SAN JOSE SCALE
Brett Blaauw, assistant professor and Extension specialist in the department of entomology at the University of Georgia (UGA) and Clemson University, said that San Jose scale is one of the key pests peach growers are now facing. This scale insect pierces into and feeds on the tree, slowly killing it. Once these insects begin to cover the tree, they resemble fish or reptile scales.
San Jose scale is difficult to manage, Blaauw said, because once settled on the tree, the pest secretes a waxy coating to protect itself. One management technique is to use a horticultural oil, which essentially suffocates the insect, he said. However, this method does not seem to be working as well as it has in the past. Blaauw said one concern with increasing the amount of oil used on the tree or altering the timing of application is that too much oil may result in injury to the tree or fruit.
According to Blaauw, research is continuing to compare the effects of oil and insecticides to determine which has a greater efficacy in managing San Jose scale and whether practical alternative methods for control of this pest exist. He recently submitted a grant request to research the effects of planting wildflowers adjacent to peach crops to increase beneficial insects, including pollinators and natural enemies. Blaauw researched this, with successful results, in blueberry crops in Michigan, so he decided to explore whether it will work for southeastern fruit crops as well.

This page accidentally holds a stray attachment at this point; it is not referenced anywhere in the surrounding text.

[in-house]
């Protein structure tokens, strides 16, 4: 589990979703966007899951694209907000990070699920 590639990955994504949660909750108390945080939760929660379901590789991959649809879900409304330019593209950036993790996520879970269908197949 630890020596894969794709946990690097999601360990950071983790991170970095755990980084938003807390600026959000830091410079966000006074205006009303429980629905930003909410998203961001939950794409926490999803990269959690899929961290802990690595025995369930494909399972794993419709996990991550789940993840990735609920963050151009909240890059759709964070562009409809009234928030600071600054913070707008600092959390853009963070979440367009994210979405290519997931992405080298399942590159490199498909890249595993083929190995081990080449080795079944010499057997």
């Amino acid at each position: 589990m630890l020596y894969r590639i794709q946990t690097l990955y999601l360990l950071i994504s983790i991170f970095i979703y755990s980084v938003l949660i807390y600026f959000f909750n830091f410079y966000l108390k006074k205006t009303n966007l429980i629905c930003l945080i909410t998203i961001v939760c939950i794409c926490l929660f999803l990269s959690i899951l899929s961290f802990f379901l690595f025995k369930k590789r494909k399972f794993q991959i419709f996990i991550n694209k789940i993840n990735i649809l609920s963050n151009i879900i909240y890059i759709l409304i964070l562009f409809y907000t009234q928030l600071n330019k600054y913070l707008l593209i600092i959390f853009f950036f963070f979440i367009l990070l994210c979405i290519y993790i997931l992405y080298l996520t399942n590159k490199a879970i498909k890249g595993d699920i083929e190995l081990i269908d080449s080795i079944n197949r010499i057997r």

“The research that we do helps the growers, and the growers help us by allowing us to work on their farms and giving us ideas that will help them improve the way they grow peaches,” Blaauw said.
Dario Chavez, assistant professor and peach research Extension specialist at UGA, said peach trees need a certain number of chilling hours in the range of 32 to 45 degrees Fahrenheit to come out of dormancy and bloom. The number of hours depends on the variety and location of the crop.
With warm winters in recent years, growers have faced difficulties in not getting enough chilling hours for their peach crops to have a normal bloom, Chavez said. On the other hand, he said if there is a night with a very low temperature when blooms are present in the trees, this also can be harmful to the crop.
Chavez is interested in finding the temperature at which blooms will freeze. This will allow growers to be proactive in keeping their crops healthy in colder temperatures, as well as trying to find the best varieties to grow in places such as the Southeast that have fewer chilling hours than other U.S. locations.
A main idea behind Chavez’s research is how the environment and the plant interact, which can determine the health of the crop. In one project, he compared trees with an irrigation system to trees that did not have an irrigation system.
Traditionally, in Georgia, peach trees are only irrigated once they begin to fruit. Chavez’s research found that trees given irrigation at the time of planting grew faster and larger than trees without irrigation at the time of planting. In addition, the yield between the two types of trees had a difference of approximately 30 percent in the second season after planting, Chavez said.
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